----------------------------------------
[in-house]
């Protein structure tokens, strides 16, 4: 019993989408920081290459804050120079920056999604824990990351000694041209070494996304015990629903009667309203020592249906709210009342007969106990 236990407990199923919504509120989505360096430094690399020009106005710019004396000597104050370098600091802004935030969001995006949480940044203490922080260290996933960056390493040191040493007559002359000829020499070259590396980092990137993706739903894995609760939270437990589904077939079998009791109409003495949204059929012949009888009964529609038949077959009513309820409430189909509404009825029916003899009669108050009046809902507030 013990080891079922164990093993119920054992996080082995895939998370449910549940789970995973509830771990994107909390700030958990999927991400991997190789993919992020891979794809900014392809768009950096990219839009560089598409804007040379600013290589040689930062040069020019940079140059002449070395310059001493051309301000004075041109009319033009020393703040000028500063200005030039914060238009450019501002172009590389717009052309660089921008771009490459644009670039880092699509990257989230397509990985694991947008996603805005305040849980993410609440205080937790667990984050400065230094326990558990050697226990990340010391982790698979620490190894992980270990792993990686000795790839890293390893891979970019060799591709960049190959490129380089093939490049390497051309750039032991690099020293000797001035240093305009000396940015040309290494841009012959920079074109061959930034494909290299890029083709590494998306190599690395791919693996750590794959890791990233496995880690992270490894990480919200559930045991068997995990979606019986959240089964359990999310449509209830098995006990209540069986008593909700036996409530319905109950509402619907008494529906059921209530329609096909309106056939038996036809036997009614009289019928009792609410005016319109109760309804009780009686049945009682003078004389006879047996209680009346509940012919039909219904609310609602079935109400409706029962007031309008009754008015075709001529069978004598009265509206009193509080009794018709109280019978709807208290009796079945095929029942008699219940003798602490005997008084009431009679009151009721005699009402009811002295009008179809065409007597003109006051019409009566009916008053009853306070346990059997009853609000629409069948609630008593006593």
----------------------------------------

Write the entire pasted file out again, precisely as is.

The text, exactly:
[in-house]
């Protein structure tokens, strides 16, 4: 019993989408920081290459804050120079920056999604824990990351000694041209070494996304015990629903009667309203020592249906709210009342007969106990 236990407990199923919504509120989505360096430094690399020009106005710019004396000597104050370098600091802004935030969001995006949480940044203490922080260290996933960056390493040191040493007559002359000829020499070259590396980092990137993706739903894995609760939270437990589904077939079998009791109409003495949204059929012949009888009964529609038949077959009513309820409430189909509404009825029916003899009669108050009046809902507030 013990080891079922164990093993119920054992996080082995895939998370449910549940789970995973509830771990994107909390700030958990999927991400991997190789993919992020891979794809900014392809768009950096990219839009560089598409804007040379600013290589040689930062040069020019940079140059002449070395310059001493051309301000004075041109009319033009020393703040000028500063200005030039914060238009450019501002172009590389717009052309660089921008771009490459644009670039880092699509990257989230397509990985694991947008996603805005305040849980993410609440205080937790667990984050400065230094326990558990050697226990990340010391982790698979620490190894992980270990792993990686000795790839890293390893891979970019060799591709960049190959490129380089093939490049390497051309750039032991690099020293000797001035240093305009000396940015040309290494841009012959920079074109061959930034494909290299890029083709590494998306190599690395791919693996750590794959890791990233496995880690992270490894990480919200559930045991068997995990979606019986959240089964359990999310449509209830098995006990209540069986008593909700036996409530319905109950509402619907008494529906059921209530329609096909309106056939038996036809036997009614009289019928009792609410005016319109109760309804009780009686049945009682003078004389006879047996209680009346509940012919039909219904609310609602079935109400409706029962007031309008009754008015075709001529069978004598009265509206009193509080009794018709109280019978709807208290009796079945095929029942008699219940003798602490005997008084009431009679009151009721005699009402009811002295009008179809065409007597003109006051019409009566009916008053009853306070346990059997009853609000629409069948609630008593006593």